In his book ON WRITING, Stephen King gives would-be writers a series of suggestions on how to create successful novels. Among them is one that has to do with scheduling. Write every day until you finish your first draft (with your office door closed). Then put the manuscript away for six weeks before you re-read, polish, and send it off to friends and colleagues to give you comments and advice. Then (with your office door open) take their suggestions and FOLLOW THEM.
It seems like a reasonable plan. One question though is what to do during those six weeks when you are not working on your current novel? King says you need to KEEP WRITING but write something else. He often filled his time by writing short stories.
After I finished the draft of my first horror novel, TAKEN BY WITCHES, I set it aside and looked around for other work to do. Another writing instructor had suggested that I read King and following his example in putting together horror scenes. Having read almost all of King’s works by then, I knew what I considered the most gruesome of all King’s horror. It’s (I hope this isn’t too much of a spoiler) the scene in The Dark Tower in which the Crimson King finally murders Walter.
So, just as an exercise, I worked and reworked that scene, analyzed and dissected it, got my version of it as good as I could get it. But then what? I was looking for more exercises in horror, a chance to write scenes that were as gory and scary and terrifying as anything I could ever imagine.
That evening I watched a rerun of the Dick Van Dyke sitcom, which, interestingly enough, featured young suburban 60s housewife, Laura Petrie, left home alone while her husband and her son go off on a camping trip with their next-door neighbors. She’s all alone. To add a touch of humor, her neighbor (a dentist) asks Laura to babysit his pet parrot who has been trained to repeat the phrase, “DON’T BE NERVOUS, DON’T BE NERVOUS.” So of course, whenever anything scary happened in that Long Night’s Journey Into Day (the name of the episode), the bird pipes up, “Don’t be nervous! Don’t be nervous,” and Laura nearly jumps out of her skin.
I loved the episode and decided to build on that premise: a 60s housewife who is very used to having her whole family around in the evening is suddenly left alone with nothing but a creaky old, empty house and her imagination.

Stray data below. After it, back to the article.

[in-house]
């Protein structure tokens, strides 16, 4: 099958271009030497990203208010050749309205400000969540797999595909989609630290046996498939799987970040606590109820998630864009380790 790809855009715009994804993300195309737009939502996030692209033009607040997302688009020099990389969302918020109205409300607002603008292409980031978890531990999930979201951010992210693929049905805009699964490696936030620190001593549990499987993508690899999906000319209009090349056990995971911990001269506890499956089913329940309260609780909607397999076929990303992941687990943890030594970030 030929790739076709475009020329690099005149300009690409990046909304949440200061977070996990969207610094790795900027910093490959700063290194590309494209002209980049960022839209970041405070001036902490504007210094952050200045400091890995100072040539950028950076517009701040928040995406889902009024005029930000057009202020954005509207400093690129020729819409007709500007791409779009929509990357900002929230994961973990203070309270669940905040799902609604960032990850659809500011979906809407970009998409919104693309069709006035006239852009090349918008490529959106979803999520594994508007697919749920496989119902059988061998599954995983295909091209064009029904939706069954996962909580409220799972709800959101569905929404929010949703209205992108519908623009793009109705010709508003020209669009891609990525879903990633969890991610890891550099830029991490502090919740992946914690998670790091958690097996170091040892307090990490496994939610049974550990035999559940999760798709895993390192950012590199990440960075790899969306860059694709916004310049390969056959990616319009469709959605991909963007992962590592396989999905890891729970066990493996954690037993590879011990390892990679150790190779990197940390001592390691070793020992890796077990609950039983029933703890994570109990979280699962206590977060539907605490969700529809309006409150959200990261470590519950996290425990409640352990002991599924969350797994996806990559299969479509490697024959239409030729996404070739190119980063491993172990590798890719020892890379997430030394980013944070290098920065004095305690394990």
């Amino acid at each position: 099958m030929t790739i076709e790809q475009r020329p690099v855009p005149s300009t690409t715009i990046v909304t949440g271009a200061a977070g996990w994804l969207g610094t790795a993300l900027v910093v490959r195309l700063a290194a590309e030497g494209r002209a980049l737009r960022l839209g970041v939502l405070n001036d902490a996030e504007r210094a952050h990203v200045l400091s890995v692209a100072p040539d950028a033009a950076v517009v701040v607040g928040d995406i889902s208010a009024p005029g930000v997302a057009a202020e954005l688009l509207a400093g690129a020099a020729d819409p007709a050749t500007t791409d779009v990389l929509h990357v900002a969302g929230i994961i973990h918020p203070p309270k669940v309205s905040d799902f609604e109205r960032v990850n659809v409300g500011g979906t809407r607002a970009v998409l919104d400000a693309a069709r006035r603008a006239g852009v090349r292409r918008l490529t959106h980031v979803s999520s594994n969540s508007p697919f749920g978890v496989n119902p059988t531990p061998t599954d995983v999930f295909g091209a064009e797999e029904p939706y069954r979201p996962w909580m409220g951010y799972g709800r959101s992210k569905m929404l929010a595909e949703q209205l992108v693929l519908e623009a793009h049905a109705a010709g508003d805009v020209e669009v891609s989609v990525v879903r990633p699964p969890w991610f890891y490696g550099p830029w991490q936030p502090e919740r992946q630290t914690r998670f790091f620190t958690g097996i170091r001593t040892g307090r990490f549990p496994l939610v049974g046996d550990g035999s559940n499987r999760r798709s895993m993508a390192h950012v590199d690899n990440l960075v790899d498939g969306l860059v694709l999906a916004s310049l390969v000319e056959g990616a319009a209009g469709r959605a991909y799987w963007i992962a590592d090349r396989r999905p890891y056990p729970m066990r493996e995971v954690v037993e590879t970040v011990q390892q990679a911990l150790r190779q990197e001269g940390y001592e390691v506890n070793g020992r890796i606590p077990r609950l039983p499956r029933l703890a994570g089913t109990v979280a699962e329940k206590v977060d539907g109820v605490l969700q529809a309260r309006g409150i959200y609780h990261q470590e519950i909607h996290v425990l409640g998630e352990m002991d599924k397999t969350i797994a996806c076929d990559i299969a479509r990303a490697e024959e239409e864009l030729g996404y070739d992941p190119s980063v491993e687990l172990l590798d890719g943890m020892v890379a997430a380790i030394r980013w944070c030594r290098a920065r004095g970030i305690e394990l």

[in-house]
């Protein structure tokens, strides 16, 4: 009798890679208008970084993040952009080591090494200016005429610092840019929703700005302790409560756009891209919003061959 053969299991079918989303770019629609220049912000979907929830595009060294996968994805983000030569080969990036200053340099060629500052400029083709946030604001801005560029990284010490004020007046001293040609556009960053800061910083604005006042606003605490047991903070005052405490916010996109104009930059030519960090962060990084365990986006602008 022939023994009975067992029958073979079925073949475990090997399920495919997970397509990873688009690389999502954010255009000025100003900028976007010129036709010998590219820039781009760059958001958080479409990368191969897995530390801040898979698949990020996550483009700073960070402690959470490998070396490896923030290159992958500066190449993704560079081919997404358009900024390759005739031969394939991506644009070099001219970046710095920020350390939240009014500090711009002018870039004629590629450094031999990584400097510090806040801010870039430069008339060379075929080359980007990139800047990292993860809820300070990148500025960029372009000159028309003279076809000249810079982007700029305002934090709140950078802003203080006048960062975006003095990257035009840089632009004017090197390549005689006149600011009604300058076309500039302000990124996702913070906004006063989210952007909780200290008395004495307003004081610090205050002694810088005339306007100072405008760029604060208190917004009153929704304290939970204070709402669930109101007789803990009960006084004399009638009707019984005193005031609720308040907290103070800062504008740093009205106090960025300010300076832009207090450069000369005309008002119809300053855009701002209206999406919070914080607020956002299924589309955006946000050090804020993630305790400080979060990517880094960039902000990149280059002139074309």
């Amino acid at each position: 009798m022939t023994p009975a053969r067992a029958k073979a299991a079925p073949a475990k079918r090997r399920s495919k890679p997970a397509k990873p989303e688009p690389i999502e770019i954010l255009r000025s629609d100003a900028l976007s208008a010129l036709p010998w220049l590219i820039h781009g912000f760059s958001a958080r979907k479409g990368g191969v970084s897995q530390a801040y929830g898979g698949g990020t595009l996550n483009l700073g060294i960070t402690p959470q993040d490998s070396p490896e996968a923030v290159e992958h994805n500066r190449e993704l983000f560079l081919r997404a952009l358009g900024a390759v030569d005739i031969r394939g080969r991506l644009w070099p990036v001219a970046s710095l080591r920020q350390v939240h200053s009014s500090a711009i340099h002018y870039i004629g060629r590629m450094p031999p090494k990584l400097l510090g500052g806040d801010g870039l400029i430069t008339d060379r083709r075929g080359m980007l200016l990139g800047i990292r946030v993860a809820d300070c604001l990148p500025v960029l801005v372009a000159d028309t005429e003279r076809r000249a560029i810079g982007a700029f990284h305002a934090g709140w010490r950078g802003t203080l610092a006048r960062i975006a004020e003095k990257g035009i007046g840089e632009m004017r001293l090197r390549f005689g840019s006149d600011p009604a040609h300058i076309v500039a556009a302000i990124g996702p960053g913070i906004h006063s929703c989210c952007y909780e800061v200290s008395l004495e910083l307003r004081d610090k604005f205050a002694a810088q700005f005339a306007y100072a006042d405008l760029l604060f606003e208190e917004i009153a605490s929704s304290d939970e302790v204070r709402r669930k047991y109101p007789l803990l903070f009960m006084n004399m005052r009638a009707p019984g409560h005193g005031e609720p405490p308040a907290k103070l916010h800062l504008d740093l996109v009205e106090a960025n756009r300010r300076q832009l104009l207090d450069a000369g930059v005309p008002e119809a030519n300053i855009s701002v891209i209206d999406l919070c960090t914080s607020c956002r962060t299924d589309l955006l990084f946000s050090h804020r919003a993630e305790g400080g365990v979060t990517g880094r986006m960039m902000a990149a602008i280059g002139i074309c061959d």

I started building on that horror premise, scene after scene, but not by adding things that were merely her imaginings. What if there really is an intruder who is trying to break into her home, who knows she is alone, who keeps coming after her.
In between drafts of my more conventional novels, I practiced writing those scenes for years. But, as I went along the scenes began to shape themselves into a story, and I found myself faced with another question, “WHY would the character in a TV situation comedy suddenly be threatened by a homicidal maniac?” The answer seemed obvious to me: Because the writer of the TV series had changed the show from comedy to horror.
GREAT! GREAT! I said to myself, but how could I keep it going, get the most out of the premise? The characters in my story gave me the answer themselves. When my new heroine, Lacy, finds herself nearly murdered by that maniac intruder, she gets into her car and drives across town to the writer’s home, to find out what he’s doing. She confronts the writer of her series, learns that he has indeed turned her safe little sitcom into a horror show, and then she asks him to give her some means to defend herself. Of course, he does. He gives her a new attitude as well. She actually starts to enjoy standing up to these murderers. In fact, she enjoys becoming a dangerous murderer herself.
After ten years of writing my exercises in horror, I’ve put them together into a series of novellas. The first is available from Amazon right now. It’s called, SEXY SIXTIES SUBURBIA – THE SITCOM MURDERS I. Check it out. But beware. I’m just now putting the finishing touches on book two, SEVENTIES NEWSROOM – THE SITCOM MURDERS II. And it’s even more horrific than the first. So if you enjoy being terrorized and horrified, I’m talking about Karen Slaughter level of horror, please give Nicholas Victor (my extreme horror pseudonym) a try. Buy a copy of The Sitcom Murders anywhere e-books are sold.